This, ultimately, is why I appeal to the signals of the free market, despite the many known failures: because how else can we answer that question?

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Fwiffo 28 July 2015 06:51 AM
55%

Hmmm, it would strike me that the question on whether a corporation is likely to go bankcrypt is a matter of facts but here it is handled as if it was a social valuation that could in principle be decided in multiple ways without conflict.

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Fwiffo 28 July 2015 06:56 AM
54%

It would be good if valuable activities would be incentivised and the setting of incentives needs to be somebodys job but does the financial sector even try to assing valuable (in the social sense) jobs as the incentivised ones? In a way that duty is offloaded into consumers but I have a hard time believing that hitting on immidiate rewards that you get from products very well reflects ones opinions on what kind of activities societies should back up.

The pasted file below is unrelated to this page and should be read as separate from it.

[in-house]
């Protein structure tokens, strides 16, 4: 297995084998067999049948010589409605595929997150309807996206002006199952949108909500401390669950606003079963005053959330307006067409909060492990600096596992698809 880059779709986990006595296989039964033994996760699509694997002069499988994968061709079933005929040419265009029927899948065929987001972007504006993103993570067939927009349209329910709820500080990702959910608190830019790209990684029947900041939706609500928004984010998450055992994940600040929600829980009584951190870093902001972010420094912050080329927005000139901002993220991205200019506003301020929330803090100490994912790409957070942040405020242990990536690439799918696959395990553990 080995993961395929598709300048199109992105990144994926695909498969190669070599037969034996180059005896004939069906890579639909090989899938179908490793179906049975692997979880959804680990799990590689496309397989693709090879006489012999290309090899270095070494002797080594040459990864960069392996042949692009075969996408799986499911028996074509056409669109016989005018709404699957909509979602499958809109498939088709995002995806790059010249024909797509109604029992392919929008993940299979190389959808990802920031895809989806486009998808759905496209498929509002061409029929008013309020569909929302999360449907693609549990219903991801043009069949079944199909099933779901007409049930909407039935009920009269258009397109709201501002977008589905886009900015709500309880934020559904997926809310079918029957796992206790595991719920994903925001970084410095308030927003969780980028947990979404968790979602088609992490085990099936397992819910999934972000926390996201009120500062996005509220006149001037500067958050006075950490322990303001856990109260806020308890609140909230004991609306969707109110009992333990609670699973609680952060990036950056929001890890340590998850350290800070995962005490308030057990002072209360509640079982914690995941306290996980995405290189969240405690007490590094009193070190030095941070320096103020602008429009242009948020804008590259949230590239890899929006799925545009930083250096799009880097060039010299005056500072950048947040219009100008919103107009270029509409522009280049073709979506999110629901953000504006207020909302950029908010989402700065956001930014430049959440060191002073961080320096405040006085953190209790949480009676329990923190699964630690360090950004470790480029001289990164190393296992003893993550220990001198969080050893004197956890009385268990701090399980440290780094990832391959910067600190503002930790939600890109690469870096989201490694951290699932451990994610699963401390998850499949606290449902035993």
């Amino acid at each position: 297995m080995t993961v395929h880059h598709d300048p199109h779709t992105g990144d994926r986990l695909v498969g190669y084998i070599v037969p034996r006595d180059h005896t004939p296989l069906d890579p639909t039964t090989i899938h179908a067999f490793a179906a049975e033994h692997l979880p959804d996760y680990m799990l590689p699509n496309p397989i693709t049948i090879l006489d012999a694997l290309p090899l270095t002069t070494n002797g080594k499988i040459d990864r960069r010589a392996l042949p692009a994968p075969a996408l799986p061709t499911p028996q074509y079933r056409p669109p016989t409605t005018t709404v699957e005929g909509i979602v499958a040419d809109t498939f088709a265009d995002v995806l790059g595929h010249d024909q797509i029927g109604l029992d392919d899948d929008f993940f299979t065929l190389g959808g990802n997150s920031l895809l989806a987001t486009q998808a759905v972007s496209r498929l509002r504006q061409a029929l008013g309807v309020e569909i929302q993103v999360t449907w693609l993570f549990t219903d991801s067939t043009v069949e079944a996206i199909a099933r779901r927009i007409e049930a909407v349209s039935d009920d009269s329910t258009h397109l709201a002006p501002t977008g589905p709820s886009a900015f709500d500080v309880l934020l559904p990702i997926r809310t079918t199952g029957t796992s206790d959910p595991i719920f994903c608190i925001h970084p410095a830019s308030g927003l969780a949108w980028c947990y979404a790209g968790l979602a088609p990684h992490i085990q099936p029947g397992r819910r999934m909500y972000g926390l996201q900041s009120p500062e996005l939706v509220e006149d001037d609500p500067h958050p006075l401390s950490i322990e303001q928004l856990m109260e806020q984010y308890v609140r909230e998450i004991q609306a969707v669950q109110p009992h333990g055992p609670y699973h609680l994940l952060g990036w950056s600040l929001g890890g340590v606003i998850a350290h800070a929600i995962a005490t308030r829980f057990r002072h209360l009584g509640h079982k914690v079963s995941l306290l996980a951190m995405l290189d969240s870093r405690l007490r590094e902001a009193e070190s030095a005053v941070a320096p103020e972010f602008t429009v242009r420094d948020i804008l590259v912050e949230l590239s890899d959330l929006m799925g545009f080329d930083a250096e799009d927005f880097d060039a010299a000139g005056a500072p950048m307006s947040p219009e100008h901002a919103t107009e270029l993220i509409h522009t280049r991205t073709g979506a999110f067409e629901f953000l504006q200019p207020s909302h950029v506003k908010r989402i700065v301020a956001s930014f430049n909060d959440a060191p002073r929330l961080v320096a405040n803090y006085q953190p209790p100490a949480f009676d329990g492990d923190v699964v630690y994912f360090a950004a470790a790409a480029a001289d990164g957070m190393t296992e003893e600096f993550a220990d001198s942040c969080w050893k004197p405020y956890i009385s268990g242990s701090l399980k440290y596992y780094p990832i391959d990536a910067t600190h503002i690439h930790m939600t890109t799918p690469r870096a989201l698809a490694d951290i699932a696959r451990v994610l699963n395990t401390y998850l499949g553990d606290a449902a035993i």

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Fwiffo 28 July 2015 06:47 AM
55%

When you rephrase the question on whether sports or engineering is more valuable the expect answer is quite different. Sports embodies itself in the individual athletes while engineering has alot of value that can't be attributed to single individuals. One could also say that 1 top athlete represents 10 or so professional athtletes that represent 100-1000 hobbies level athletes etc. That is you can't buy top athletes seprately from the rest of the the people that get things going.